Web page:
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Re: <nettime> conjunctural analysis

Brookings on one aspect of the student loan / higher ed costs vector




Refinancing Outstanding Student Loans: Not as Progressive as it Seems
Matthew M. Chingos and Beth Akers | March 19, 2014 11:00am

Student loan debt is back in the [71]news with the launch of a
campaign by progressive education advocates, dubbed "Higher Ed,
Not Debt," aimed at aiding borrowers and reducing college costs.
A leading voice in this effort is Senator Elizabeth Warren of
Massachusetts, who plans to introduce legislation that would
allow borrowers to refinance their existing loans at lower
interest rates.  Sen. Warren's proposal has some intuitive appeal,
as she [72]describes it: "The idea is pretty simple. When interest
rates are low, homeowners can refinance their mortgages. Big
corporations can swap more expensive debt for cheaper debt ...
But a graduate who took out an unsubsidized loan before July 1
of last year is locked into an interest rate of nearly 7 percent.
Older loans run 8%, 9% and higher."

This plan also has obvious appeal in light of frequent media
coverage about households struggling to repay student loan debts.
But it represents a fundamental shift from a federal lending
program that has historically acted more or less like a bank--with
the goal that student loans will be roughly budget neutral in
the long run--to something that more closely resembles an
entitlement program.  Allowing borrowers to refinance their loans
at below-market rates with the government would lead to a
potentially large increase in the cost of the program, which
would have to be funded through a general increase in interest
rates or revenue from other sources.

The proposal pursues the latter course, suggesting that loan
refinancing could be paid for by a tax increase on wealthy
individuals commonly called the "Buffett Rule."  Government
programs that redistribute resources, usually from wealthier to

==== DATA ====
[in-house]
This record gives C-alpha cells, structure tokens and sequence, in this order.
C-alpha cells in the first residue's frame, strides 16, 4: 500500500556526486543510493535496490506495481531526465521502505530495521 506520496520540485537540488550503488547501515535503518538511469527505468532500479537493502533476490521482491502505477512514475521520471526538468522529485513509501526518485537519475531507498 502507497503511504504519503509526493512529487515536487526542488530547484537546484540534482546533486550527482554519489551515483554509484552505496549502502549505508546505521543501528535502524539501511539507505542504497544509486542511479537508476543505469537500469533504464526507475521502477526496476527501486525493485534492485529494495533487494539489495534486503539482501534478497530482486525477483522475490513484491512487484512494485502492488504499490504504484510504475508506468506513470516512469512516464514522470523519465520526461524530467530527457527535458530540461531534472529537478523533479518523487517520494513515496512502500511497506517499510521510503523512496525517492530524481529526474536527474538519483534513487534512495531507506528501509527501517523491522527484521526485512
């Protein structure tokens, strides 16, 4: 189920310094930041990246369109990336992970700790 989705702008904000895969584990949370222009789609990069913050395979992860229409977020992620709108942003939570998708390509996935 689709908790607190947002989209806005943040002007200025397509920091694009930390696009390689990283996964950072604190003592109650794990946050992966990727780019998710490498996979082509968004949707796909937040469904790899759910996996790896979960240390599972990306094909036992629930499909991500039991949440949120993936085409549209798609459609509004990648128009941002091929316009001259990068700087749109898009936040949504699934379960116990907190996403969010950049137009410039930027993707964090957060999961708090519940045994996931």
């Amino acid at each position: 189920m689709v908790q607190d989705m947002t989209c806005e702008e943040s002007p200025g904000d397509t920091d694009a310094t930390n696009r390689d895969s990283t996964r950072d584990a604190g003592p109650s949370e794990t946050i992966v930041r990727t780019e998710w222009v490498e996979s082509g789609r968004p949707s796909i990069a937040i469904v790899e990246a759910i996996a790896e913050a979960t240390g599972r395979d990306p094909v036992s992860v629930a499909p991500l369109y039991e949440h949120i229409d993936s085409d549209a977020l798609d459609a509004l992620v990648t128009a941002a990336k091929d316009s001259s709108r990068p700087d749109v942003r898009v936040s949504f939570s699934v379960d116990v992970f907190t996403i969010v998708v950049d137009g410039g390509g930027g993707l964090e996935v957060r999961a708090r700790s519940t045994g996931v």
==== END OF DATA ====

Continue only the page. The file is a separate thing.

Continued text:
less well-off individuals, are not uncommon.  And it seems, as
the narrative about the proposal suggests, that reducing interest
rates on outstanding debts would put money back into the pockets
of the households that need it the most.  Unfortunately, the
plan fails to achieve this objective.  In fact, the plan is
largely regressive and not the least bit progressive.

Refinancing loans provides the greatest benefit to borrowers
with large outstanding debts.[73][i] This doesn't seem like such
a bad thing until you realize that households with large outstanding
debts tend, on average, to be high-income households.  Many
borrowers who take on large debts do so in order to pursue degrees
that lead to high incomes, in fields such as law and medicine.
These are not the same households who are struggling financially
and are perhaps in need of a bailout.  We illustrate this point
using data from the 2010 Survey of Consumer Finances (SCF), a
nationally representative survey of U.S. households administered
by the Federal Reserve Board.  We calculate how much outstanding
education debt is held by each household headed by individual(s)
aged 25-40, and relate it to the total income of the household.[74][ii]
Households with more debt will receive greater benefits from a
reduction in interest rates.

The figure below shows that higher-income households hold a
disproportionate share of student loan debt.  The richest 25
percent of families hold 40 percent of the student loans, so
would receive roughly 40 percent of the benefits of a proposal
that allowed all loan debt to be refinanced at lower rates.  On
the other side of the income spectrum, the poorest quarter of
households would receive less than one-fifth of the benefits of